EDUCATOR AND CHILDREN’S AUTHOR Rohan Henry reads his new book, “The Perfect Garden,” to children at Bowdoin College at Monday’s Martin Luther King Day event.

EDUCATOR AND CHILDREN’S AUTHOR Rohan Henry reads his new book, “The Perfect Garden,” to children at Bowdoin College at Monday’s Martin Luther King Day event.

BRUNSWICK

Children, parents and community members filled the Daggett Lounge at Bowdoin College on Monday for a celebration of Dr. Martin Luther King Jr.

Music, storytelling and crafts highlighted the event as Portland educator and children’s author Rohan Henry presented kids with a dramatic reading of what will be his fourth book, “The Perfect Garden.”

CHILDREN SURROUND a craft table at Bowdoin College during Monday’s event.

CHILDREN SURROUND a craft table at Bowdoin College during Monday’s event.

Co-coordinators Judy Montgomery and Helen Hill said the themes for this year are growing a community and shining a light. Montgomery said the Bowdoin library-sponsored program began about 12 years ago with a group of about 25 people.

Last year, Montgomery said, the event drew more than 200 people from as far away as Portland and Lewiston.

“This has a little seriousness to it, but what this is really about is to have children come and kind of hear the words of Dr. King and understand a little about his philosophies but less pedantic and more in terms of enjoying the music and hearing the stories,” Montgomery said.

Tahnthawan Coffin was there with her two boys, Freddy, 4, and Oscar, 7. Coffin said this is their third year attending the event.

“ I think living in Brunswick we need to seize all the opportunities we can to educate our kids about diversity,” said Coffin, who grew up in Brunswick with a Thai mother.

Coffin said she remembers things being even less diverse growing up with no programs, such as the King celebration at Bowdoin.

“It’s changing as a place. I do feel like there is more diversity and I feel like at least there are so many more opportunities to educate kids about how the world outside of Brunswick is,” Coffin said.

Elisabeth Hardcastle and her children, Everett, 4, and Amelia 7, made the snowy trip from their home in New Gloucester. It was their first year attending and Hardcastle said she was happy to find out there was a children’s event.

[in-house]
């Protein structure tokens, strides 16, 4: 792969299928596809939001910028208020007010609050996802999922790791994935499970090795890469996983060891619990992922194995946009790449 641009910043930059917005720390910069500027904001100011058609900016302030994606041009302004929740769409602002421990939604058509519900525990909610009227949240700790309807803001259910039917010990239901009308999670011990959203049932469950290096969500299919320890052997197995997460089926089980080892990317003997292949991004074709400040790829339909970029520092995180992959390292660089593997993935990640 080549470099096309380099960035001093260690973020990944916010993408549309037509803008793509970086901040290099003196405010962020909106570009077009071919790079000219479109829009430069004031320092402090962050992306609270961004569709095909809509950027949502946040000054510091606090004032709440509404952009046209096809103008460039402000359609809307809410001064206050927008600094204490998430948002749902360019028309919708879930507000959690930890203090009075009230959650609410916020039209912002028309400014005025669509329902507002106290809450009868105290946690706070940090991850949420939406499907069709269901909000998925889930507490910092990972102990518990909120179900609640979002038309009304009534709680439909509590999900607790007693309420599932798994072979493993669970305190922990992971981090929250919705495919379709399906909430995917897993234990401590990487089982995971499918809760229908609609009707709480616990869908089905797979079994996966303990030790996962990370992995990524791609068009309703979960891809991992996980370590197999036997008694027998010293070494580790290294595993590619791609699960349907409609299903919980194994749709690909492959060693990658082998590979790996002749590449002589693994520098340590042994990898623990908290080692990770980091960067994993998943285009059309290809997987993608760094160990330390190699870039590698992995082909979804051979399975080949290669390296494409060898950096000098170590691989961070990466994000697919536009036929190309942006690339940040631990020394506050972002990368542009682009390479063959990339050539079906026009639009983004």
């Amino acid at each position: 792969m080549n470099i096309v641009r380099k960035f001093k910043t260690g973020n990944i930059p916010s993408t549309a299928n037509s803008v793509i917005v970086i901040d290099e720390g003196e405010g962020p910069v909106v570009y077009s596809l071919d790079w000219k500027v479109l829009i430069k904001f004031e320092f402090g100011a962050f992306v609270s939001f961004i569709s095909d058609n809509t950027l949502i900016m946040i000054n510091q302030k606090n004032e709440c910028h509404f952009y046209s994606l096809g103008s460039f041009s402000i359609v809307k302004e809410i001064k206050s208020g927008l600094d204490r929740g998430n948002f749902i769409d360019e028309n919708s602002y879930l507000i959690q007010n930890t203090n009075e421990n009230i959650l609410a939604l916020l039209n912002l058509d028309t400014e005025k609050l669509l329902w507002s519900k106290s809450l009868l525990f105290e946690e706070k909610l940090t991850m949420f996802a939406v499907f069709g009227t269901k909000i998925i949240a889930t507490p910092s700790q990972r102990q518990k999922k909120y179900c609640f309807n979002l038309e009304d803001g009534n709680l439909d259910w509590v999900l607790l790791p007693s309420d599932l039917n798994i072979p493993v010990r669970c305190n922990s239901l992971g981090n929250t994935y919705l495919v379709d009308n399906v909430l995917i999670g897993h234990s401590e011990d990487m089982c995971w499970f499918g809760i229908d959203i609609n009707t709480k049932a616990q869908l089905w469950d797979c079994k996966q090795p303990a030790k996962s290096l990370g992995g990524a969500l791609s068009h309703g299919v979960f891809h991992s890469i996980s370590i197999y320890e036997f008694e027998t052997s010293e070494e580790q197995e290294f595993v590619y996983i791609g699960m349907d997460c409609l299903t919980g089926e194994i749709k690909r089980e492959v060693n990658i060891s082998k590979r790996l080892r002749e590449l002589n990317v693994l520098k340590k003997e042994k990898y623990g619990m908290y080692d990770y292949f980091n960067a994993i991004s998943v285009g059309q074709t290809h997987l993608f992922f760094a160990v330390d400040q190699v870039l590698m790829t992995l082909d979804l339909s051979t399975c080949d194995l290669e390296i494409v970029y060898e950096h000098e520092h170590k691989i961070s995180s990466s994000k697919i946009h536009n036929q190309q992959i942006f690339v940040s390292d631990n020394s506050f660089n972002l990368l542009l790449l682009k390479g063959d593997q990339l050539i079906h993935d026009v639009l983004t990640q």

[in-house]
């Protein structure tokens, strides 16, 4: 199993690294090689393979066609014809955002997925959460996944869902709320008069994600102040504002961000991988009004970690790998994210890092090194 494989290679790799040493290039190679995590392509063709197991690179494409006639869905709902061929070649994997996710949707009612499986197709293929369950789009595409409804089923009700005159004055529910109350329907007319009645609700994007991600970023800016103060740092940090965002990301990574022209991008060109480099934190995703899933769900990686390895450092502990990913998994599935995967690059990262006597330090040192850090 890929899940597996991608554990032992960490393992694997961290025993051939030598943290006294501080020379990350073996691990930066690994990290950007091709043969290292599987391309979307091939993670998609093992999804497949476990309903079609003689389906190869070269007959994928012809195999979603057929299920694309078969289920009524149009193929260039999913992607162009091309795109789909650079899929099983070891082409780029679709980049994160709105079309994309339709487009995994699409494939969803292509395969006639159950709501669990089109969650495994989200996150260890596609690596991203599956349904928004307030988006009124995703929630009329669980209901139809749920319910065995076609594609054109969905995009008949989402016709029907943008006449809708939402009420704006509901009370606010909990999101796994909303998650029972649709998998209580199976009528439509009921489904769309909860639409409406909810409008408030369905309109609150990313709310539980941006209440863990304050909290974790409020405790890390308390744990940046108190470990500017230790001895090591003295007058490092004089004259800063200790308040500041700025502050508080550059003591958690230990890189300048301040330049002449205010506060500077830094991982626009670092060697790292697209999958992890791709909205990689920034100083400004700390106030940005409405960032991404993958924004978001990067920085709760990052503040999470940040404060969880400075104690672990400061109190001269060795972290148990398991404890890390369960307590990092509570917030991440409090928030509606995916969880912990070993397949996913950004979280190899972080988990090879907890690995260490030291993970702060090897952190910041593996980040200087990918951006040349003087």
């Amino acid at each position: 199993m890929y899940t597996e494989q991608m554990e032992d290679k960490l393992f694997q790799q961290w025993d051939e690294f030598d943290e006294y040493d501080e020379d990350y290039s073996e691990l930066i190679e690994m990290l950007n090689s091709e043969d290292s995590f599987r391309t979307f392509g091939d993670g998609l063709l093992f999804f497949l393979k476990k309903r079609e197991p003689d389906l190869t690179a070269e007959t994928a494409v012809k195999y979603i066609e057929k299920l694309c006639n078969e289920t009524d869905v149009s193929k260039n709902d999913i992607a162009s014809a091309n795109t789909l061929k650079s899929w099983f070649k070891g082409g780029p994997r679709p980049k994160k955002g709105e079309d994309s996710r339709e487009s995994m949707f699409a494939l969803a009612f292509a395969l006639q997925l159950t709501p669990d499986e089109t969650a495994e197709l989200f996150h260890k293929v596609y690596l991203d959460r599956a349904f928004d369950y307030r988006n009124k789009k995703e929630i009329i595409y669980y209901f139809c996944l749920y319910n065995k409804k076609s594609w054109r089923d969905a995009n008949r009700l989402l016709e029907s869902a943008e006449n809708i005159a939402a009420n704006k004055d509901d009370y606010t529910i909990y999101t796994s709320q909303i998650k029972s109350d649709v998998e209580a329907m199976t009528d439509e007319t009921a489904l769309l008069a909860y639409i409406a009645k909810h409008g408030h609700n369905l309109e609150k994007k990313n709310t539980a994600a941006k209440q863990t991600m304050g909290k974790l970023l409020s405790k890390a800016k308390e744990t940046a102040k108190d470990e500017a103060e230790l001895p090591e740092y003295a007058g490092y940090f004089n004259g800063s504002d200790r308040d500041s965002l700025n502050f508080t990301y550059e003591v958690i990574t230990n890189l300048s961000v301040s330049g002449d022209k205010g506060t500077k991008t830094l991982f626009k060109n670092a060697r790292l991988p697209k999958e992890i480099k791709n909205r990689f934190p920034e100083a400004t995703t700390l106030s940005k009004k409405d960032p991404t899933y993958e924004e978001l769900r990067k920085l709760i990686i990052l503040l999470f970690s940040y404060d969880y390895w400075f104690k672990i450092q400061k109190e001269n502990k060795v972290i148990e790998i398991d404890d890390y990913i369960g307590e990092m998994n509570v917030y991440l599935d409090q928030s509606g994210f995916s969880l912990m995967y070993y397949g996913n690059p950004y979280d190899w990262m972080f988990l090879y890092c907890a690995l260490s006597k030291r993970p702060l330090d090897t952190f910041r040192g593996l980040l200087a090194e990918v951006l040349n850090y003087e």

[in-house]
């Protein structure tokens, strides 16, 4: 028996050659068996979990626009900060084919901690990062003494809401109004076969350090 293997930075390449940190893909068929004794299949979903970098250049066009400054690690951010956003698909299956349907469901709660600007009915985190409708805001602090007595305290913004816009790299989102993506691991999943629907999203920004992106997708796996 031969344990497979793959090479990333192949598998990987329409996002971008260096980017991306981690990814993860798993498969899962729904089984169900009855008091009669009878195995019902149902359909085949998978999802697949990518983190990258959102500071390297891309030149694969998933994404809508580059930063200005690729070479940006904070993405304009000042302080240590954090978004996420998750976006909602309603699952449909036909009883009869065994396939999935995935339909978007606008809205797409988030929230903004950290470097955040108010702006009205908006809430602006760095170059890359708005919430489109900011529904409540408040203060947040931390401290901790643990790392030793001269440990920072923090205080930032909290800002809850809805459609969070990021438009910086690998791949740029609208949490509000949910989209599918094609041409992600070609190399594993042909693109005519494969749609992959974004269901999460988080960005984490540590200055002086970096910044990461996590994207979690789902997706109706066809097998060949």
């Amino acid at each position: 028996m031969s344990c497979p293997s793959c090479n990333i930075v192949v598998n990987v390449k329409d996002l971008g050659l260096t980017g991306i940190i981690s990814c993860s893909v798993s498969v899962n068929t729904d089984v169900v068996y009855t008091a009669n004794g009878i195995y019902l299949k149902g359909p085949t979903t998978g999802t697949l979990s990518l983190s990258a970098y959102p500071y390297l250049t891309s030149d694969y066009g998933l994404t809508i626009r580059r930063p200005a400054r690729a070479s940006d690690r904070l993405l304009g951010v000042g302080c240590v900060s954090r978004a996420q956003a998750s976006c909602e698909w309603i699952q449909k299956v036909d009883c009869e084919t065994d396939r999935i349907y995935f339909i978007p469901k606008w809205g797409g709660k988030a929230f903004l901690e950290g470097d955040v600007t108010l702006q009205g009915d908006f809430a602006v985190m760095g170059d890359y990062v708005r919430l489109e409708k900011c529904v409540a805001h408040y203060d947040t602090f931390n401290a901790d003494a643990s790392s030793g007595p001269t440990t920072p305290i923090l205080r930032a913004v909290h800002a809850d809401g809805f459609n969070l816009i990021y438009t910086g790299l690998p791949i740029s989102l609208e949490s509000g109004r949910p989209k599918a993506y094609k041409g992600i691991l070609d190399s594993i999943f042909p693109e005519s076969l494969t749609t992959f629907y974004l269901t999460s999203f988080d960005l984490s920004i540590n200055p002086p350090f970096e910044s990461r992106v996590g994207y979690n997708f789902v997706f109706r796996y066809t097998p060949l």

“It’s important to recognize how important this holiday remembrance is,” Hardcastle said, adding her daughter is beginning to really understand the life and work of King.

After presenting his book, Henry made his way around the crowd, greeting guests. At one point, a young boy who had just made a cardboard candle at the craft table anxiously showed his work to Henry. Candles were one of the projects children made in conjunction with singing “ This Little Light of Mine.”

“We need a lot of light if we’re going to grow our community,” Henry said to the boy, telling him what a good job he did.

Henry said that while many people are familiar with King’s 1963 “I Have a Dream” speech, there are many other, perhaps more obscure speeches that should be looked at. The one that inspired his theme for the kids Monday came from a speech before the National Association for the Advancement of Colored People.

In that speech, King encouraged people to press on. Turning that into terms children can understand, Henry focused on the word “grow.” He said kids can understand growing because they are growing.

“It’s an ‘in’ to something bigger, much more profound. But given that ‘in’ — that takeaway to go home and say this crazy guy with the dreadlocks from Jamaica who loves and adores Dr. King is here. And talking to them about the different ways you can grow — you can grow friendships, you can grow family, you can grow community,” Henry said.

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